Galileo's crime was ridicule, not science

November 03, 1996

YOUR EDITORIAL of Oct. 26 asserts that Galileo was condemned because he refused to ''recant his teachings that the Earth was not at the center of the universe, as the church had taught.''

This interpretation distorts the historical record by buying into (whether or not consciously) the modern notion that religion stands as a barrier to science and progress.

The conventional interpretation, which parallels the ''Christopher-Columbus-challenging-the-Flat-Earth-Believers''

story, is equally dramatic, compelling and historically inaccurate.

Galileo was not condemned because of the novelty of his science, but because of his inattention to etiquette.

In 1632, Galileo published the "Dialogue Concerning the Two World Systems -- Ptolemaic and Copernican," in which an enlightened scientist ridicules the conventional ideas expressed by ''Simplicio.''

Upon reading the book, politically motivated members of Pope Urban VIII's inner circle convinced the pontiff that Galileo intended ''Simplicio'' to be a thinly veiled stand-in for the pope himself. Consequently, the book was placed on the Index and Galileo was called to Rome to stand trial.

This piece of historical trivia is relevant because it challenges the over-simplified view that the Catholic church, by nature, is historically opposed to scientific inquiry.

In fact, the geocentric theory ''taught'' by the church was the scholarly view of that era. It was held by the vast majority of intellectuals and was firmly rooted in Aristotelian mathematics, Ptolemaic astronomy and rational observation.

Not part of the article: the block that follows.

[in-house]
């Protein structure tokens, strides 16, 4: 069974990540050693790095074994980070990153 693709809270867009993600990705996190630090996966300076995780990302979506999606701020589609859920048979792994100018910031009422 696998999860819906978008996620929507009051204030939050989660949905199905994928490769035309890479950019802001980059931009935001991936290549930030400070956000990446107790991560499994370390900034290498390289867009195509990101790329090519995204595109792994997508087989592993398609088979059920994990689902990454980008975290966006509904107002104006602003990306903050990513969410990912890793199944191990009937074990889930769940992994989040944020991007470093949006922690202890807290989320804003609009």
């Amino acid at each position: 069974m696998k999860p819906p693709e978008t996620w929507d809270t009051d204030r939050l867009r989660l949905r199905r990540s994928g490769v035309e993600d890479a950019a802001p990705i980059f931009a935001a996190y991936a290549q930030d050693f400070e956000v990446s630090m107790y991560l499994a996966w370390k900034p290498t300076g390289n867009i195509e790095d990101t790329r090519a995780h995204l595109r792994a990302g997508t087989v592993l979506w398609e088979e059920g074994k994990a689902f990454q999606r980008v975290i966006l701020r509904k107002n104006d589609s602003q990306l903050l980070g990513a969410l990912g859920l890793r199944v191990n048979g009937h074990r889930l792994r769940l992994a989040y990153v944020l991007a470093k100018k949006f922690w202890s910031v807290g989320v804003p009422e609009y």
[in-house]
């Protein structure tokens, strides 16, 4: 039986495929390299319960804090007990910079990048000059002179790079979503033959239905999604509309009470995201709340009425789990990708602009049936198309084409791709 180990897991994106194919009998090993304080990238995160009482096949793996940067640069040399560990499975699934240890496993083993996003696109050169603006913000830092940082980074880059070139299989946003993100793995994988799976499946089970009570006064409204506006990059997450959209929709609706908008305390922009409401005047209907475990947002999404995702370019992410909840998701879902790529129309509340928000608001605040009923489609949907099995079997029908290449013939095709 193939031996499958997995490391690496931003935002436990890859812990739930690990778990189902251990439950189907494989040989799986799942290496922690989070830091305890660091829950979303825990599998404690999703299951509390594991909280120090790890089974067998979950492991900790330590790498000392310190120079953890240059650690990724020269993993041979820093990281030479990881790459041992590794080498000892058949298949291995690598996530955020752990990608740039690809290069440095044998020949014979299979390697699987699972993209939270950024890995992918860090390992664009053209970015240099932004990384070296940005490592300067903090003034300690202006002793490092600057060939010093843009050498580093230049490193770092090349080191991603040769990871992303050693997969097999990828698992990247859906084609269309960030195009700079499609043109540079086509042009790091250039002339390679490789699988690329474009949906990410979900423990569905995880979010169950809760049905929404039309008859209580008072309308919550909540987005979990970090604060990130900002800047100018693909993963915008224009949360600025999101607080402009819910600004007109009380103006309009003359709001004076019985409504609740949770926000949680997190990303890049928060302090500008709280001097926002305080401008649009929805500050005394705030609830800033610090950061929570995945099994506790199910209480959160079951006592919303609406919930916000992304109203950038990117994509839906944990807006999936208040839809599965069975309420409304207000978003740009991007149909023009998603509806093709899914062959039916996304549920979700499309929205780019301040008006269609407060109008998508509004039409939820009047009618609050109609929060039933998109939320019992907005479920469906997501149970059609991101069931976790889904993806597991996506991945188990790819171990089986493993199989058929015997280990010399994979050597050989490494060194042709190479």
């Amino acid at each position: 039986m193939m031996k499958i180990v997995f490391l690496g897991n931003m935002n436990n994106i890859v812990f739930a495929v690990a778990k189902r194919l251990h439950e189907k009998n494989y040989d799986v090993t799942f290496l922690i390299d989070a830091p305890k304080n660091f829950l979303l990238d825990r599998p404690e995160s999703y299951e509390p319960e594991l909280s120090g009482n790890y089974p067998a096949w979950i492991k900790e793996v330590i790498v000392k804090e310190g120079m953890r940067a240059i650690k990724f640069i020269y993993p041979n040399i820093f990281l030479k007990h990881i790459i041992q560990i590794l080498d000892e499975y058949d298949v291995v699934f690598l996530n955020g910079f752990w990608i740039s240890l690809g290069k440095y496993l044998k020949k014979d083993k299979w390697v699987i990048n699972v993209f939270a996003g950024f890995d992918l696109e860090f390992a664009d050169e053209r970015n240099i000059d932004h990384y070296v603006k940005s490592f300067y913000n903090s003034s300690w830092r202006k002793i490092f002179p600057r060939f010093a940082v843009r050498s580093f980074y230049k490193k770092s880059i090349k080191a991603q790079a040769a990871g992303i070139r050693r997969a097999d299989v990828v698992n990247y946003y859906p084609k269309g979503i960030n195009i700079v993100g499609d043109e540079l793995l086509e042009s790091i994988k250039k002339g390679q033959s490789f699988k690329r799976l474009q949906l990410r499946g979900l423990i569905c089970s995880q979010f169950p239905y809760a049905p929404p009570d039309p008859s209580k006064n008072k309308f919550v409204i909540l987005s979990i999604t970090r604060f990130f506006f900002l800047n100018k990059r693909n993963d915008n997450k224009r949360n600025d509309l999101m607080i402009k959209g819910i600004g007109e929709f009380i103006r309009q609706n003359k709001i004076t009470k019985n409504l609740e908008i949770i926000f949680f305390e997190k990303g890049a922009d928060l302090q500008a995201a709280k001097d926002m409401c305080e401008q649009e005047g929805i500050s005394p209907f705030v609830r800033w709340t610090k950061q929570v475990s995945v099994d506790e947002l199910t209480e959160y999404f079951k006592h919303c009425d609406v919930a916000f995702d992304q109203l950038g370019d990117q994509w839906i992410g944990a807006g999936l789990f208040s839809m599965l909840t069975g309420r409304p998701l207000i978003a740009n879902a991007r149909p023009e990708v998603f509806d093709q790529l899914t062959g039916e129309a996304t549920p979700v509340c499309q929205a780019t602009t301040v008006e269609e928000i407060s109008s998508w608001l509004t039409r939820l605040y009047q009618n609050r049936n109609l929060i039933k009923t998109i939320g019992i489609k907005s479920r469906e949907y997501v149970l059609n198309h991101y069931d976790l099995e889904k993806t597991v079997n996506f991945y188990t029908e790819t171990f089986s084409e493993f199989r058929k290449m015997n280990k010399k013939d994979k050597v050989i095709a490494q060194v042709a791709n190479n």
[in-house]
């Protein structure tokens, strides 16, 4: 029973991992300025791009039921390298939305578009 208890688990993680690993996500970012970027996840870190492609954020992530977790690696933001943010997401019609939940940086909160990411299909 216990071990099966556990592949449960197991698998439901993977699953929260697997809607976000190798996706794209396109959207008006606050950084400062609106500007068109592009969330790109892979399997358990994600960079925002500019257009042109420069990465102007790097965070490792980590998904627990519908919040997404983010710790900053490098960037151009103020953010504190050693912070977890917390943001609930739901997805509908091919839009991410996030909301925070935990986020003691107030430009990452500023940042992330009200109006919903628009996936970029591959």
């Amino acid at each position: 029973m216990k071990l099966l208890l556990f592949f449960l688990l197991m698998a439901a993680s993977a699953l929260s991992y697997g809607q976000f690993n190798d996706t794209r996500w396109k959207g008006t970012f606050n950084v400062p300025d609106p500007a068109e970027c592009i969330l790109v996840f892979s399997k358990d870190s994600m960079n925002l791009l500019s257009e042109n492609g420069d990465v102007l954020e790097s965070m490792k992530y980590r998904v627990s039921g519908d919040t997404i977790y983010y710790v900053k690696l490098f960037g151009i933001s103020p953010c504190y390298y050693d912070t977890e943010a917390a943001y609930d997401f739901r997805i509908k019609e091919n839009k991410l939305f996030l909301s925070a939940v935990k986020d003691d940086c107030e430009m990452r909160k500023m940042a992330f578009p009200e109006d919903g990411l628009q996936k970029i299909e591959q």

Furthermore, Galileo initially received encouragement to publish his ideas from none other than Maffeo Barberini (the future Pope Urban VIII). As the chief sponsor of scholarship up through the Renaissance, the Catholic church was not opposed to learning as such. It did, however, resent challenges to its authority, especially, in the age of Luther and Calvin. For these reasons, Galileo was punished.

Nevertheless, the traditional view of Galileo's legacy remains significant. It challenges an individual to view critically the received wisdom of the day -- whether it pertains to science or to religion.

Justin Anderson

Baltimore

Pub Date: 11/03/96

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